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Vines:
Leaves/Stems

Chewed/Eaten: Rose Slug

Rose Slug Picture

Rose Slug

The rose slug is one of three common sawflies that attack roses (others are curled and bristly rose slugs). Adults of all three species resemble wasps and are about 1/4" long. Mature larvae are about 1/2" long and yellow-green with yellow heads. The larvae skeletonize the leaves and in heavy infestations can cause leaves to turn brown and curl. Check roses in May and June (in Maryland) for the slug-like, greenish-yellow larvae on the upper surface of skeletonized leaves. If the infestation is light, pick off and destroy the larvae. To control heavy infestations, use horticultural oil or a residual insecticide.

Bristly rose slug larvae are about 5/8" long and greenish white with long, stout bristles. They skeletonize leaves by feeding from the undersides of the leaves and later chew holes through the leaves. Curled rose slug larvae are metallic green above, marked with white dots, grayish white underneath, with yellow-brown heads. They curl up like a cutworm and are about 3/4" when mature. Curled rose slugs initially feed by skeletonizing the leaves, but eventually defoliate entire leaflets except for the largest veins.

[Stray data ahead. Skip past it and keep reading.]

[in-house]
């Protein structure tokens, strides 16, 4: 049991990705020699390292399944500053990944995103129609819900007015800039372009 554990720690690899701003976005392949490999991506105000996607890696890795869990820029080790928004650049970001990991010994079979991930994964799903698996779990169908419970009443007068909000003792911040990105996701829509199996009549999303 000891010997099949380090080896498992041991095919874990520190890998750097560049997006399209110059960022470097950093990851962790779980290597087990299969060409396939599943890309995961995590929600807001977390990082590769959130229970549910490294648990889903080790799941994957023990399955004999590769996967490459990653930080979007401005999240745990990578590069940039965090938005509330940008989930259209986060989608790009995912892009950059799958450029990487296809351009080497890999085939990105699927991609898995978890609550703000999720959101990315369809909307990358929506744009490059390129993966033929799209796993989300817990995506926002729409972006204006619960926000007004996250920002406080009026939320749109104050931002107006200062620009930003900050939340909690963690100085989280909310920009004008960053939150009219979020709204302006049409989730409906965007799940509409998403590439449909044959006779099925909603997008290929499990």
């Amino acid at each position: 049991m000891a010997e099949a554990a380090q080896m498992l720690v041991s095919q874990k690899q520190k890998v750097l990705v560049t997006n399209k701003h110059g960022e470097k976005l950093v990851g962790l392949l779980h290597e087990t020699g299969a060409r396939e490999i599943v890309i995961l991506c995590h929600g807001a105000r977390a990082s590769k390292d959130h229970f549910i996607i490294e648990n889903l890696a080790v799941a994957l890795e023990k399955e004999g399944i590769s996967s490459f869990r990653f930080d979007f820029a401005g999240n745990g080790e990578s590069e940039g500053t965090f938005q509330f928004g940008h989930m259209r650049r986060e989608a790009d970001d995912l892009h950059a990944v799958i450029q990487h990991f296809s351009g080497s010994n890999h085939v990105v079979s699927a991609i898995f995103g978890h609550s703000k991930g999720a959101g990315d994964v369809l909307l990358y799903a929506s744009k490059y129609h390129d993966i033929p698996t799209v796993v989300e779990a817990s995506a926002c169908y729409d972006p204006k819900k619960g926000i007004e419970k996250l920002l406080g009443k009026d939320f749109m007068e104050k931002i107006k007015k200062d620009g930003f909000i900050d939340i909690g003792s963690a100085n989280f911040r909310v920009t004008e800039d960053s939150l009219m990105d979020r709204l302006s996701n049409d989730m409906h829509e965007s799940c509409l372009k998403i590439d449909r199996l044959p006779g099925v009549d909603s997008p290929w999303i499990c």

Keywords: rose slug, rose slugs, sawflies on rose, green caterpillars on rose, rose leaves eaten, defoliated rose

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Photo Gallery

Picture of Bristly rose slug larvae are about 5/8

Bristly rose slug larvae are about 5/8" long and greenish white with long, stout bristles.

Picture of They skeletonize leaves by feeding from the undersides of the leaves and later chew holes through the leaves.

They skeletonize leaves by feeding from the undersides of the leaves and later chew holes through the leaves.

Picture of <P>Defoliated rose</P>

Defoliated rose

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